The events around the current COVID-19 crisis in Poonthura shed light on these dimensions of community mistrust and suspicion towards government interventions, and the disorganised approaches that the state has adopted towards these communities. The history of violent conflict and police firing in the area added to their woes. In 1992, coastal Thiruvananthapuram witnessed communal riots, and the subsequent police firing resulted in the deaths of five people (Punathil 2019). Given their history, during the ­recent COVID-19 control efforts, the dep­loyment of commandos to patrol streets gave rise to feelings of terror and insult in the community. The arbitrary deployment of forces on 8 July and the use of commandos to control and quarantine the area point to the very stereotypes that the wider community holds and how they are reflected in state interventions. The use of commandos for disease containment does not have precedence anywhere else in the state, including the northern districts where similar panic had errupted earlier due to the spread of COVID-19.

Repeated instances of conflict and reb­ellion within the state call for an examination of these events through the lens of communal resilience and agency born out of oppression and exclusion that have accumulated over the years. Many of these instances illustrate the community’s struggle for autonomy and control in their own lives, often resul­ting in more conflict. The sudden ann­ouncement of a triple lockdown, without giving residents enough time to purchase even ­basic supplies, was bound to lead to conflict, especially in communities that cannot cope with a rapidly enf­orced lockdown. Their anger, frustration, and subsequent confrontations with the police and health workers need to be viewed in this context. If not for these efforts by the community to resist the imposition of pandemic control measures, the subsequent conflict resolution discussions, relaxations by the district administration permitting shops to open, and the institution of a quarantine centre closer to the community might not have happened.

Lessons from Poonthura

The COVID-19 control measures in Kerala have been implemented through a well-established network of decentralised planning and local governance. However, Kerala’s pandemic response targeting one of the most marginalised groups in the state continues to reflect the Poont­hura community’s “outlier” status (Kurien 1995). There are important lessons to be learnt from this experience, particularly regarding the implementation of decentralised planning in vulnerable communities during public health emergencies. Pre-existing socio-economic and cultural vulnerabilities, a history of state neglect of the community during disasters, and negative stereotypes about coastal communities among state actors have shaped the inequitable power relationship and trust deficit bet­ween the Poonthura coastal community and the state. This suggests that despite the existence of a declared state policy of decentralised planning, poor and marginalised communities could be left out if key stakeholders do not acknowledge their social and cultural vulnerabilities.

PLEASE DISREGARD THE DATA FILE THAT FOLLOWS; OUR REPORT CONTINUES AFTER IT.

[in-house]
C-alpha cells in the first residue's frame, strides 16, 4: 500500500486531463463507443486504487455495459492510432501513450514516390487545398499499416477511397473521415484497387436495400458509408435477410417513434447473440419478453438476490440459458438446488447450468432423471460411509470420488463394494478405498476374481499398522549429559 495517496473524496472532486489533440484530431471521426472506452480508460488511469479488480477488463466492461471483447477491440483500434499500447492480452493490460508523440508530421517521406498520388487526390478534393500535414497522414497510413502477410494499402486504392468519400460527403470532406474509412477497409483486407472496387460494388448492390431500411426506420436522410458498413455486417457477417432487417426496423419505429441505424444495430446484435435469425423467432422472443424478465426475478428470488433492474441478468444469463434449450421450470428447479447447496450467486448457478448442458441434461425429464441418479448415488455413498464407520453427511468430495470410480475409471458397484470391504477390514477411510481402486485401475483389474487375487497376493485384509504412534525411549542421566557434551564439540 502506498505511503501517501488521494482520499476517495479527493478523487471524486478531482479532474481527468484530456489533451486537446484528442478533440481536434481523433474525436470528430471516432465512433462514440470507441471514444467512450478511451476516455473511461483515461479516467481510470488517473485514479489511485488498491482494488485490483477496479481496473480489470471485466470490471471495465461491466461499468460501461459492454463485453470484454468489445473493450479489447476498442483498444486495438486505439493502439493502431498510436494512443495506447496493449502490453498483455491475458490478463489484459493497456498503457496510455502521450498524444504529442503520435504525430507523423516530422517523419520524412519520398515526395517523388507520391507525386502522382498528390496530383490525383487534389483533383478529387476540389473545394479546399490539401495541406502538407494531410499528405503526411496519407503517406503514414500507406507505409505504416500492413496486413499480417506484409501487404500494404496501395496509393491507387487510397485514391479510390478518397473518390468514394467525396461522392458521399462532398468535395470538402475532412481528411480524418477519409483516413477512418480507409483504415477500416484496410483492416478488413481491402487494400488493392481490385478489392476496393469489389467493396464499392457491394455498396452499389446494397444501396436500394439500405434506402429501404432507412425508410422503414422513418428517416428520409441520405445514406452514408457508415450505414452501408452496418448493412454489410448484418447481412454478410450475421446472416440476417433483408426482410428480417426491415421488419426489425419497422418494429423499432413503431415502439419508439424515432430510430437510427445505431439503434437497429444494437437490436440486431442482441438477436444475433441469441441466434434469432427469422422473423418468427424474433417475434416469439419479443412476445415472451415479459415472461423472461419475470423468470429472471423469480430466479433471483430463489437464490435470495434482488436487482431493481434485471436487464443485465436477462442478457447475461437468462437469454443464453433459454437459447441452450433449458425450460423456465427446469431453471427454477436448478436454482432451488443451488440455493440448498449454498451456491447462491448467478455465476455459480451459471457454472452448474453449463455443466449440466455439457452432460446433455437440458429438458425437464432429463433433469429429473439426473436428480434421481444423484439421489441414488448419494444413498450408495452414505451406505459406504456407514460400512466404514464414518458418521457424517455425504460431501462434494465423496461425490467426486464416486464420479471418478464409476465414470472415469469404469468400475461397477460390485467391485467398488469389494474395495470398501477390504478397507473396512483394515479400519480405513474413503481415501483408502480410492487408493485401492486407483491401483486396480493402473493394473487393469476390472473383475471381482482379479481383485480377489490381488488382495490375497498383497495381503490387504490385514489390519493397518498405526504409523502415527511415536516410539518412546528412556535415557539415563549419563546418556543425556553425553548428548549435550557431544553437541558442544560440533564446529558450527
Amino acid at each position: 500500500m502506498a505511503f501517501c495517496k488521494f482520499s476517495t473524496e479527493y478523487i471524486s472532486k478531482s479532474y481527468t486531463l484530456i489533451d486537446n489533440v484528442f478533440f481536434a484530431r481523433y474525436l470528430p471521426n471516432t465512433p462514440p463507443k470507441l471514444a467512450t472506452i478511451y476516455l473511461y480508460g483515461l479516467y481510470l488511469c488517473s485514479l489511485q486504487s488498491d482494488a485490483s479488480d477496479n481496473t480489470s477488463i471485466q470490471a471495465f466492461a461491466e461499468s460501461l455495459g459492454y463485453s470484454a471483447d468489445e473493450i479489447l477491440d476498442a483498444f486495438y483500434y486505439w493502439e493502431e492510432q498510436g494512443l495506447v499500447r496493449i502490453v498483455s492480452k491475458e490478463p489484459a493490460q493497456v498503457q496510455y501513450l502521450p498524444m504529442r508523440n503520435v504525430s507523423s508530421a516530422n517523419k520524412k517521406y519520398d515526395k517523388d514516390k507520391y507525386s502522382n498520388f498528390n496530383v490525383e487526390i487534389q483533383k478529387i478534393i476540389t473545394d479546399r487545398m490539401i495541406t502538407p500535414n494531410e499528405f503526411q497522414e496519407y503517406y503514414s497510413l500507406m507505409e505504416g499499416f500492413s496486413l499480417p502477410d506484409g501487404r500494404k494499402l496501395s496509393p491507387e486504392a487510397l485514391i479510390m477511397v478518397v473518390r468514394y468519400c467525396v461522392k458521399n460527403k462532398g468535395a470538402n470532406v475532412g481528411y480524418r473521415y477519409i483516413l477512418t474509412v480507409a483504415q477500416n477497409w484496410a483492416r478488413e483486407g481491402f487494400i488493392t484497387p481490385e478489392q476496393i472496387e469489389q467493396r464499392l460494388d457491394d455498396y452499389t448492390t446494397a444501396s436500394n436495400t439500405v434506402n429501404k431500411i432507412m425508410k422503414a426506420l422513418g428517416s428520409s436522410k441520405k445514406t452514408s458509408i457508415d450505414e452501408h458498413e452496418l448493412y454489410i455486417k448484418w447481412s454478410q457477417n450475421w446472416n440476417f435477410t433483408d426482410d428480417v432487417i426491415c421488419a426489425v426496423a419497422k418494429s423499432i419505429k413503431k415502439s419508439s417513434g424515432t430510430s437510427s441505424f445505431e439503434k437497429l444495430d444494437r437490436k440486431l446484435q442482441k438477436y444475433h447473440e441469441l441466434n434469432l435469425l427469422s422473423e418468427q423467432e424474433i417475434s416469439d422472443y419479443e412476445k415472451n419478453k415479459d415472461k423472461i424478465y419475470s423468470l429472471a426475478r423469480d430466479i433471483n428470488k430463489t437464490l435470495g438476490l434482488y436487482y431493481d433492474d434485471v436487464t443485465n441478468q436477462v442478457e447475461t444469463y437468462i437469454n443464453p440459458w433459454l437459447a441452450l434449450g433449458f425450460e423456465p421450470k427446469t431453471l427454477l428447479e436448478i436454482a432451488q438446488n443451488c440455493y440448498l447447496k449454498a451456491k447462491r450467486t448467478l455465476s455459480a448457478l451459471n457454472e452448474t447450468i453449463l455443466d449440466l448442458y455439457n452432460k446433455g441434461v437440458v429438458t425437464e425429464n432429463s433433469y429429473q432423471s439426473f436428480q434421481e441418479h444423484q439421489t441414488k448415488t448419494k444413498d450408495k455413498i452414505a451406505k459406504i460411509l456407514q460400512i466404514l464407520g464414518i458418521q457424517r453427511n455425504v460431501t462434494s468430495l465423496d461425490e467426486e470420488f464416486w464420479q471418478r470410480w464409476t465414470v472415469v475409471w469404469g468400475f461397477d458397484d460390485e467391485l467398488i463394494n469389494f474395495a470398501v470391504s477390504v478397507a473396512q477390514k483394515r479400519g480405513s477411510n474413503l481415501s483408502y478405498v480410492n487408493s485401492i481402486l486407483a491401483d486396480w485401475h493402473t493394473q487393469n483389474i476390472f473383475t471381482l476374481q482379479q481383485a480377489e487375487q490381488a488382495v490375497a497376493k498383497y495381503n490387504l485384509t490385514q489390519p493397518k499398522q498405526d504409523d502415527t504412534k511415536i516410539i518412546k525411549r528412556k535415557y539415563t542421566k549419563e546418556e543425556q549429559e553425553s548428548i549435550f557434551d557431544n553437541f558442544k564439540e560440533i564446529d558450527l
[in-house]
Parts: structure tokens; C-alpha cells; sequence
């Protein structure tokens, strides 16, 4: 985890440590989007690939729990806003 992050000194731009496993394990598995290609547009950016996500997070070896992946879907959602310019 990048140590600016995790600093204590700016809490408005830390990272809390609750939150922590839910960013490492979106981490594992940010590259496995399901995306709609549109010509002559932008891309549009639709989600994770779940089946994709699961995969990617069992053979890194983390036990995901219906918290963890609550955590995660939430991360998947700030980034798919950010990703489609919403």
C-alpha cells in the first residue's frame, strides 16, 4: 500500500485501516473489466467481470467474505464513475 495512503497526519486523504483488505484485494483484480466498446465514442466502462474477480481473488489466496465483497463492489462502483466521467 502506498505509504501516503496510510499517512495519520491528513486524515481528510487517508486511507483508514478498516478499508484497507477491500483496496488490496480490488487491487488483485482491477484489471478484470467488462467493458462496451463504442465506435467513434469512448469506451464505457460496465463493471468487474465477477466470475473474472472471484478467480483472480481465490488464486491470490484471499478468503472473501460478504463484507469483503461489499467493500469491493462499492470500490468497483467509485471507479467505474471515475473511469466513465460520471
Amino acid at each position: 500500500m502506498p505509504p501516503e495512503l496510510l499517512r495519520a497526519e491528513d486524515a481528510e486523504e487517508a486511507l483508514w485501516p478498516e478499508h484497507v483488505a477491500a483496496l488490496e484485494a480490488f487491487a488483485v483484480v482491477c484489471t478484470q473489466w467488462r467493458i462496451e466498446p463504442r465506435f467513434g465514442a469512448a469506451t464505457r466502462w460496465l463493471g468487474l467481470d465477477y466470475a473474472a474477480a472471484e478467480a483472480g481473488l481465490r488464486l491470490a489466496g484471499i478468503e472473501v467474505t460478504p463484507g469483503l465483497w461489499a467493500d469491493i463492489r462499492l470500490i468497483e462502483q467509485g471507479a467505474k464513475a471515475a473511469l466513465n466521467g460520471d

The imposition of a strict lockdown in a place like Poonthura, with its high population density and inadequate water and sanitation facilities, without addressing these conditions can only be viewed as further oppression. The app­roach to contain COVID-19 in Dharavi, Mumbai, with a comparable population density and neighbourhood characteristics, greatly benefited from decentralised pla­nning measures adopted from Kerala’s model containment strategy (Golechha 2020). However, Kerala, one of the earliest and more established implementers of decentralised planning and local governance in the country, appears to have failed to effectively apply a similar app­roach among one of its most vulnerable populations. As proposed by Prasad et al (2020), an overarching principle of equity is an important consideration in disease control measures and treatment.

The Poonthura incident reminds us not to problematise conflicts between and within communities without ack­nowledging their unique realities and histories. If Poonthura is seen as an isolated incident, devoid of its wider social and historical context, then we will not learn anything. Just as individuals who are addicted to substances are often in denial about the same—cities, neighbourhoods, and societies that do not exp­licitly acknowledge deep divisions and fractures will not address them, allo­wing crises to feed off these divisions. Indeed, given their location on the edge of both the climate change and COVID-19 crises, coastal communities will benefit from research focusing on the historical pathways and mechanisms of disadvantage. Such work will help in addressing deep-rooted causes of inequalities.


1 The area administered by a municipal corporation is known as a municipal area. Each municipal area is divided into territorial constituencies known as wards. A municipal corporation is made up of a wards committee. Each ward has one seat in the wards committee.


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Updated On : 23rd Jul, 2022